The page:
While there, Meredith gave us a tour of the studio which had burned last year. I’ve been watching the progress of the studio’s recovery through her blog. They have a great location there and we all agreed that if we lived there we wouldn’t get any work done at all.

We next found ourselves at Ben Owen Pottery where we got a look at Ben Owen III’s exceptional works. My eyes quickly scanned the gallery to see a red pot, but no glowing red pots. But they did have examples in the Museum part of the shop. The red is spectacular, but so is a lot of his work and before we left I was holding a small blue piece with small hints of red in it. Come Monday morning I might have to see if I could get some of our neighbors to pay me to rake leaves or cut grass. This was not how the day was supposed to go. Look, touch, enjoy, but don’t…

How stupid was it to make our next stop Jugtown Pottery? The pottery compound was an amazing sight as was the pottery inside and before you knew it we had acquired pieces, one by Vernon Owens and one by Pan Owens. Our heads were spinning, so we headed to the Westmoore Family Restaurant for lunch. It had been a long time since that Egg McMuffin in Manning, SC, at 7am. And I think my usually good self-control was being affected by my lack of food.

After lunch we drove to From The Ground Up Pottery to see Michael Mahan’s work, another blogger. We wanted to see the “soul pots” to get some of those good vibes of positive energies of love and kindness. It might be good for building up our self-control. As we drive up Linda and I see wind chimes – at least a kind of upside down clay bowl with a wooden ringer, both hung from ropes. They made a really nice sound.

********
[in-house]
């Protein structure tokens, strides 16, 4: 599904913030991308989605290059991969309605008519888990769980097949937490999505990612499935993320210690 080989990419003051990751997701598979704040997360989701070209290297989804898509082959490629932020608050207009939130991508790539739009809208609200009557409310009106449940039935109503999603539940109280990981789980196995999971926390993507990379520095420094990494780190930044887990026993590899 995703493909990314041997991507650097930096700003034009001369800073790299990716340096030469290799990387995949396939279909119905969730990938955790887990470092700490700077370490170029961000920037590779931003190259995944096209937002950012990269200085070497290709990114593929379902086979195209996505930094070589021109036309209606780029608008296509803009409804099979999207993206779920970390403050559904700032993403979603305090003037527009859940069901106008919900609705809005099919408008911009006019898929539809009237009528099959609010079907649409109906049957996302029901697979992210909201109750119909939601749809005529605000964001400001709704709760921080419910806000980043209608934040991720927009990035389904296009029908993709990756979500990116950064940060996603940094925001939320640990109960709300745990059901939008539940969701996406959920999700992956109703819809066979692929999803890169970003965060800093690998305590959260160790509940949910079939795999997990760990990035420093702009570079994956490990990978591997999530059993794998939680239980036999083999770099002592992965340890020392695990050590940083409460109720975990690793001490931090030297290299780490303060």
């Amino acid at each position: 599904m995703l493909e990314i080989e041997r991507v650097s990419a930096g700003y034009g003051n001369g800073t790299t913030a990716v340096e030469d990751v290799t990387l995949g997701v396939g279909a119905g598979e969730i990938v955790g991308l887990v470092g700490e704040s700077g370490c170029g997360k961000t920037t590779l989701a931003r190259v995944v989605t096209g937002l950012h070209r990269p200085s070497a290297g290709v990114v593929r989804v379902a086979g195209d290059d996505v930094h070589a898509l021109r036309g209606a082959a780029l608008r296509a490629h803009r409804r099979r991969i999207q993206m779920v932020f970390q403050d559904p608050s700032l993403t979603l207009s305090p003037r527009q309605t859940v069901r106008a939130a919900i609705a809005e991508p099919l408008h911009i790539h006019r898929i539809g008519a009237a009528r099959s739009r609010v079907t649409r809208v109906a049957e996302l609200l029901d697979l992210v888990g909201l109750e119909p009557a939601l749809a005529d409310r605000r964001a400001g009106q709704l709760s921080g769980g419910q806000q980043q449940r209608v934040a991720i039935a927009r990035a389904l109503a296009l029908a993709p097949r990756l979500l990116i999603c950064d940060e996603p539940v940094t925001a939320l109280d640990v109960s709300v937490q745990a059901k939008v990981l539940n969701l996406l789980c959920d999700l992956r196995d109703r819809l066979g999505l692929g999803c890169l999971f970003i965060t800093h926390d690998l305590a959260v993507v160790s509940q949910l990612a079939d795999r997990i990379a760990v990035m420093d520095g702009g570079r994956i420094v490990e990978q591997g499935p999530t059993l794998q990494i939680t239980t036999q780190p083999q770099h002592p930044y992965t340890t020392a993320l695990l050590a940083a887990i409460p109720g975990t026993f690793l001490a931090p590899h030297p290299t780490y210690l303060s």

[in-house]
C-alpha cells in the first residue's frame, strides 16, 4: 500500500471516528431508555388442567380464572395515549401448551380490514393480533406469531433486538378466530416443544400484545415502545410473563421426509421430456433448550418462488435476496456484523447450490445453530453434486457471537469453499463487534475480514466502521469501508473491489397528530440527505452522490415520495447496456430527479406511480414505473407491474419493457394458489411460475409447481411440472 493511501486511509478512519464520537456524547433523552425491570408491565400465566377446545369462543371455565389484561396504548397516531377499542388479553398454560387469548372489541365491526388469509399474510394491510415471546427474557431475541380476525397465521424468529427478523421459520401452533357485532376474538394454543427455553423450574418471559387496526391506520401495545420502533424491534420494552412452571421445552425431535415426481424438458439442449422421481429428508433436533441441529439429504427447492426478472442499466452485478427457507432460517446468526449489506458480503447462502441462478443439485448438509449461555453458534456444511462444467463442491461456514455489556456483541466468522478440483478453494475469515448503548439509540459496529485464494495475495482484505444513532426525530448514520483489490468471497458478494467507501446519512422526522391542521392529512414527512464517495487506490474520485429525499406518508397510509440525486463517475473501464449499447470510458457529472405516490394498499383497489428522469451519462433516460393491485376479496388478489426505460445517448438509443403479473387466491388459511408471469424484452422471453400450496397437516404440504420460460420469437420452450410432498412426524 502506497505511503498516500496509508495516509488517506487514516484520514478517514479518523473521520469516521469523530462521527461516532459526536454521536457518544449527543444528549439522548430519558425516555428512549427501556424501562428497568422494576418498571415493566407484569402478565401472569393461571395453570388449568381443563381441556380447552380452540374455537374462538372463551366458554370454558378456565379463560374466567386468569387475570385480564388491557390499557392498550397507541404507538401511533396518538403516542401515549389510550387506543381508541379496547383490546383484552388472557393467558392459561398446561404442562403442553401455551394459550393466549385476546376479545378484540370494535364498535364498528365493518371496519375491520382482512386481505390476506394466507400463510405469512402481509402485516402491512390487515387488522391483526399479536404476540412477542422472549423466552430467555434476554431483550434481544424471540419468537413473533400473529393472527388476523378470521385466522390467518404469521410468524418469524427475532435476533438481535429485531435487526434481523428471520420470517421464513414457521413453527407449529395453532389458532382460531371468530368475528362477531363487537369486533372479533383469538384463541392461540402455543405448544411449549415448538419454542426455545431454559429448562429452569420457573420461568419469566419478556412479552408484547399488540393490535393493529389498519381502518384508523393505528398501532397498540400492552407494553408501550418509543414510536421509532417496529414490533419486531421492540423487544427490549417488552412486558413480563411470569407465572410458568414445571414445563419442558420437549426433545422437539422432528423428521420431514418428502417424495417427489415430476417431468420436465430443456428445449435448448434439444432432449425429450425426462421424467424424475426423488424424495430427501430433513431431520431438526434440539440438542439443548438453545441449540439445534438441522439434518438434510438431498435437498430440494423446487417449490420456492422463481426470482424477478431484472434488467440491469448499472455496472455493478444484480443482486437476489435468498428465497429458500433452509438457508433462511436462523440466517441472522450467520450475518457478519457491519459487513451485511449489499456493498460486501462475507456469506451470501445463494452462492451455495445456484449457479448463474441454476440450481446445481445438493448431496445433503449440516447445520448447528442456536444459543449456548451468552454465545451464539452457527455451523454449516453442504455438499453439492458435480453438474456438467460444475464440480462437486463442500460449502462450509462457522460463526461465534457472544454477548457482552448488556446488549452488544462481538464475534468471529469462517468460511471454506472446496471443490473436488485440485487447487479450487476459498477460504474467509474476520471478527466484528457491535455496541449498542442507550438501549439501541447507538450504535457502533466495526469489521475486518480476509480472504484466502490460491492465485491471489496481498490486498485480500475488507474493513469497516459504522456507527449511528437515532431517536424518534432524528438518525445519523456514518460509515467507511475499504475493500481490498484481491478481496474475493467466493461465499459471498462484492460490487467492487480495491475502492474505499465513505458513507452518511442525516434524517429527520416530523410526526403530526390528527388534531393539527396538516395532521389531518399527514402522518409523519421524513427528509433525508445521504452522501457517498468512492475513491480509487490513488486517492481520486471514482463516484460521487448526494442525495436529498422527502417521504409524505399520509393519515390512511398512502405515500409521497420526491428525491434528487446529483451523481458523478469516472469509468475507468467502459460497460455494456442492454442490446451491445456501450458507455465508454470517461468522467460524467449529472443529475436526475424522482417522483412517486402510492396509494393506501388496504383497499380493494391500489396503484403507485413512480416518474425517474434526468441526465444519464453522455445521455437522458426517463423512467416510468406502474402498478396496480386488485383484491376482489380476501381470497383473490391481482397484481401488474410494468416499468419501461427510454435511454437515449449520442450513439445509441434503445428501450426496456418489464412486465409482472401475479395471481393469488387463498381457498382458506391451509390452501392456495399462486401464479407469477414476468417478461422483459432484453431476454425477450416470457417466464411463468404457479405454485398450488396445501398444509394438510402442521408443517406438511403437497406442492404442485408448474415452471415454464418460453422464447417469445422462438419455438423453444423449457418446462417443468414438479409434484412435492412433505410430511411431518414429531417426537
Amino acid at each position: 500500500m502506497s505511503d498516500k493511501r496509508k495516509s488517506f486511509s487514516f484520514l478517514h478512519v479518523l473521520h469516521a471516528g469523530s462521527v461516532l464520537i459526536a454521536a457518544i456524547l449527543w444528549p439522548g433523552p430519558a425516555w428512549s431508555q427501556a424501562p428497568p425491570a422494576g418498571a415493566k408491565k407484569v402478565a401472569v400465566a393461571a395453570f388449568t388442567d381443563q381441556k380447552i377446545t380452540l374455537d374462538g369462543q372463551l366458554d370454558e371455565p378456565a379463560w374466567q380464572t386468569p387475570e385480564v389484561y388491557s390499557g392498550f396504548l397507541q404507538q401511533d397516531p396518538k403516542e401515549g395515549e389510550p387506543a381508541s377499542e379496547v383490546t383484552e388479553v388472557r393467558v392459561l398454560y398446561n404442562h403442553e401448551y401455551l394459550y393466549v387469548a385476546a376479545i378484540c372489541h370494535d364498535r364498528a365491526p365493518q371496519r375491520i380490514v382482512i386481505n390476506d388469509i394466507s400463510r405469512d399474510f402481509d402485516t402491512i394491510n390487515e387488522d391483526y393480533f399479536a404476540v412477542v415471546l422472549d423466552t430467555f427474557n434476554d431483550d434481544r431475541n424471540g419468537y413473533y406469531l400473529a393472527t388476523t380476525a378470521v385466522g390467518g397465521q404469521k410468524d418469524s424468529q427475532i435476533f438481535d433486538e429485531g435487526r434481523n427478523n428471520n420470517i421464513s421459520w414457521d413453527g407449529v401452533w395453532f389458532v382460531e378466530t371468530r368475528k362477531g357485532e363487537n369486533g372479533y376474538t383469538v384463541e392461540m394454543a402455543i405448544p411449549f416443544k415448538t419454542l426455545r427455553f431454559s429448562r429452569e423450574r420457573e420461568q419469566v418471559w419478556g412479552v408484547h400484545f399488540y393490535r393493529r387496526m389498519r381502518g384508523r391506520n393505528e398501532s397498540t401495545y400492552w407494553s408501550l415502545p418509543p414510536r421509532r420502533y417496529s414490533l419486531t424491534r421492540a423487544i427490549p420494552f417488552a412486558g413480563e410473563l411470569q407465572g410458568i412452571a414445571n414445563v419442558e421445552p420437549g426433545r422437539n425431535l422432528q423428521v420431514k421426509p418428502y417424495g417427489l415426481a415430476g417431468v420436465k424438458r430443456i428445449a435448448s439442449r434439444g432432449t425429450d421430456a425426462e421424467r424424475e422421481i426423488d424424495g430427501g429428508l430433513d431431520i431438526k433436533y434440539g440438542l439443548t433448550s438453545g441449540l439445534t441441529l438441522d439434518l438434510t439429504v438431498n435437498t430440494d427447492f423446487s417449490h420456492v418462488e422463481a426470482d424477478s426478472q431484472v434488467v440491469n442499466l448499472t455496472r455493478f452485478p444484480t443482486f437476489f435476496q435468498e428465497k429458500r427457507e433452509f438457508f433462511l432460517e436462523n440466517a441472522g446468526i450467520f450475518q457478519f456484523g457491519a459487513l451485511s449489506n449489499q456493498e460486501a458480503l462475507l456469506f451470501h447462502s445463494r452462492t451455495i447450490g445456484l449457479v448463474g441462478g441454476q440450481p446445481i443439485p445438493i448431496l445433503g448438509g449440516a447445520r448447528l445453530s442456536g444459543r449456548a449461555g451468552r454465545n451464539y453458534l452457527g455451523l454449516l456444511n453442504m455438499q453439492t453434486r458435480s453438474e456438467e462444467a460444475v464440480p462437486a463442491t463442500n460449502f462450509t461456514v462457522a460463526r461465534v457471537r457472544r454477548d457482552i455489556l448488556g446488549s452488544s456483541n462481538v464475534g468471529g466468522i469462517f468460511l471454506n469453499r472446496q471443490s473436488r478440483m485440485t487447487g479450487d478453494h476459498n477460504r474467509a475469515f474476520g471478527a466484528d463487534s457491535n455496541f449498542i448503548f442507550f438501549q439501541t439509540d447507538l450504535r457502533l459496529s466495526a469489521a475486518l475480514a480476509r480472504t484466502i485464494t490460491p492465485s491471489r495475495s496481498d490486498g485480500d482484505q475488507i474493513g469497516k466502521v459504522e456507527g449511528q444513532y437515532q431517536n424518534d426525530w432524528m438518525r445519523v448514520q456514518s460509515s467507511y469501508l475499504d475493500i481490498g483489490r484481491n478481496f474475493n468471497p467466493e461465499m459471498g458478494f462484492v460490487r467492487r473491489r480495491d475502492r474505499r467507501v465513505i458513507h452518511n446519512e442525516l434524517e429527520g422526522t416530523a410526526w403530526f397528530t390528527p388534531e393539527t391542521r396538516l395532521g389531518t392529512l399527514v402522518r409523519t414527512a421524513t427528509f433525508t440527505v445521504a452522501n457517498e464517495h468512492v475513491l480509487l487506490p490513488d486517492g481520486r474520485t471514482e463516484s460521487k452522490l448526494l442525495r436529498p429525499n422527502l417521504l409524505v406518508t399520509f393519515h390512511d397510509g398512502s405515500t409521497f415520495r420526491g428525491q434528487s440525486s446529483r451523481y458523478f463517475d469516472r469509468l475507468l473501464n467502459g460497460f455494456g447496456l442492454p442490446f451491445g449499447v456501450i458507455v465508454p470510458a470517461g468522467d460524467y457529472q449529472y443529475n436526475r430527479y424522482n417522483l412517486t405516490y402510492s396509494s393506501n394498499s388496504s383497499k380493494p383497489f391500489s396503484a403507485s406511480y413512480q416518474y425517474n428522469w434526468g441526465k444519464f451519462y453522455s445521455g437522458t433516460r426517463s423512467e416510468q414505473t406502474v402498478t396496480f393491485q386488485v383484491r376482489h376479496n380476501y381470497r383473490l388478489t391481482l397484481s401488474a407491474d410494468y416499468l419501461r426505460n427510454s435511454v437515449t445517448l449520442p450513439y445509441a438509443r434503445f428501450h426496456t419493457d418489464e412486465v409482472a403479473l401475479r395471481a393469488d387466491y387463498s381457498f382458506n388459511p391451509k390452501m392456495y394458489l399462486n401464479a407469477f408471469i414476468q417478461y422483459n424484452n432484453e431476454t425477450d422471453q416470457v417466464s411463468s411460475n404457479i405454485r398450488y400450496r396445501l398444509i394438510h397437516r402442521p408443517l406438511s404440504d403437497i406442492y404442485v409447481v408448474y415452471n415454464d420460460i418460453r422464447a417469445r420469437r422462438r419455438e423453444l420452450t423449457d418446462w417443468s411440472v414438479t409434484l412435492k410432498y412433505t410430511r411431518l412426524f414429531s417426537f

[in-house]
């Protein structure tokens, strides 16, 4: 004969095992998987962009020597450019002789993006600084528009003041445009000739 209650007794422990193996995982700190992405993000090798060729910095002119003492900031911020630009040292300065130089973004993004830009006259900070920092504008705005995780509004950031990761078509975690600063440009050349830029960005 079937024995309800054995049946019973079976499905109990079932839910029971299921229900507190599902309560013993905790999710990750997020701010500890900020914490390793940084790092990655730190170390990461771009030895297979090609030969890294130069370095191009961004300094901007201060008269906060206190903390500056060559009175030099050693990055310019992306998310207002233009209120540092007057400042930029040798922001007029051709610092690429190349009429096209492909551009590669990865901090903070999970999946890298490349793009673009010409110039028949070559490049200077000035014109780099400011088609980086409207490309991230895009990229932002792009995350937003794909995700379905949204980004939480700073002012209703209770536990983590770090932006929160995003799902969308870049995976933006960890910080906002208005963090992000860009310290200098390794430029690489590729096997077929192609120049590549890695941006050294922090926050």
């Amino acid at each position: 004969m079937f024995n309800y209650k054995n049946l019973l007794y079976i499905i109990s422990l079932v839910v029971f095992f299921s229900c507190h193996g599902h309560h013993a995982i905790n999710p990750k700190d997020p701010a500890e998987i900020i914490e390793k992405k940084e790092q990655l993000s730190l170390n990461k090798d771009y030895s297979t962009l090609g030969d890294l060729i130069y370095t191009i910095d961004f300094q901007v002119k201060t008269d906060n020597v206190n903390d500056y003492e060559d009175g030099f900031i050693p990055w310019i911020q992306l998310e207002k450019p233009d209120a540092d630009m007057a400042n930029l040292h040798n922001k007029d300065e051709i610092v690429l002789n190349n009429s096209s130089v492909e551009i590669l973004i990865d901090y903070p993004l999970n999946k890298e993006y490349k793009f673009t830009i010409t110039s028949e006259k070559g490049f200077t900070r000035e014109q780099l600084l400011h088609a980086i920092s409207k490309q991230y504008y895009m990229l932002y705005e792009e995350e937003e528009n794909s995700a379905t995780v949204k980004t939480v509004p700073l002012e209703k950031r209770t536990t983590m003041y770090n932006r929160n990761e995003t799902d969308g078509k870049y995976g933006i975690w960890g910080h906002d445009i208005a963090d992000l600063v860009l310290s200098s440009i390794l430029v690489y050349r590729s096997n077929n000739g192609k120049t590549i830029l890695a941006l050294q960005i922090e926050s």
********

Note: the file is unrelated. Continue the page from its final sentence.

The problem here was – I got talking with Michael Mahan and didn’t really get to look around too much and before I knew it – Linda and Will were giving me that look of – miles to go and time is running out. But I’m sure I only dodged the buying bullet – for now. After all – I’m in Seagrove once a month – very early, but nothing says I can’t wait around until potteries open.

Next stop, Dean and Martin Pottery. I know – some name right? Now, you have to think that with so many potteries in Seagrove that you are going to walk in one and not see anything that speaks to you, but it wasn’t happening at this pottery. Both Jeffrey Dean and Stephanie Martin had works that were speaking to both Linda and I. You know what happened – need I say more?

We did find one or two of those potteries where we did the quick walk through and out the door. I won’t mention them, as I’ve learned in my years in covering the arts – all art appeals to someone – all art does not have to appeal to me. I make no judgements. So in order to prevent someone from trying to figure out where we were, I’m skipping several stops and jumping to our final pottery stop. You have to watch every word you say – some people try to make the most out of nothing sometimes.

Samantha Henneke is another one of the Seagrove blogging potters. Her blog is on my daily check list. She and Bruce Gholson own Bulldog Pottery. As soon as we all enter their showroom – bingo we are going nuts again. Our eyes are just bouncing from one pot to the next and wall pieces that looked like batik. I point to a spot on one wall and tell Will – “I really like that one”. He doesn’t even see what I’m pointing at – I can’t get his full attention. Finally I break through and he sees I’m pointing to an issue of Carolina Arts on the wall.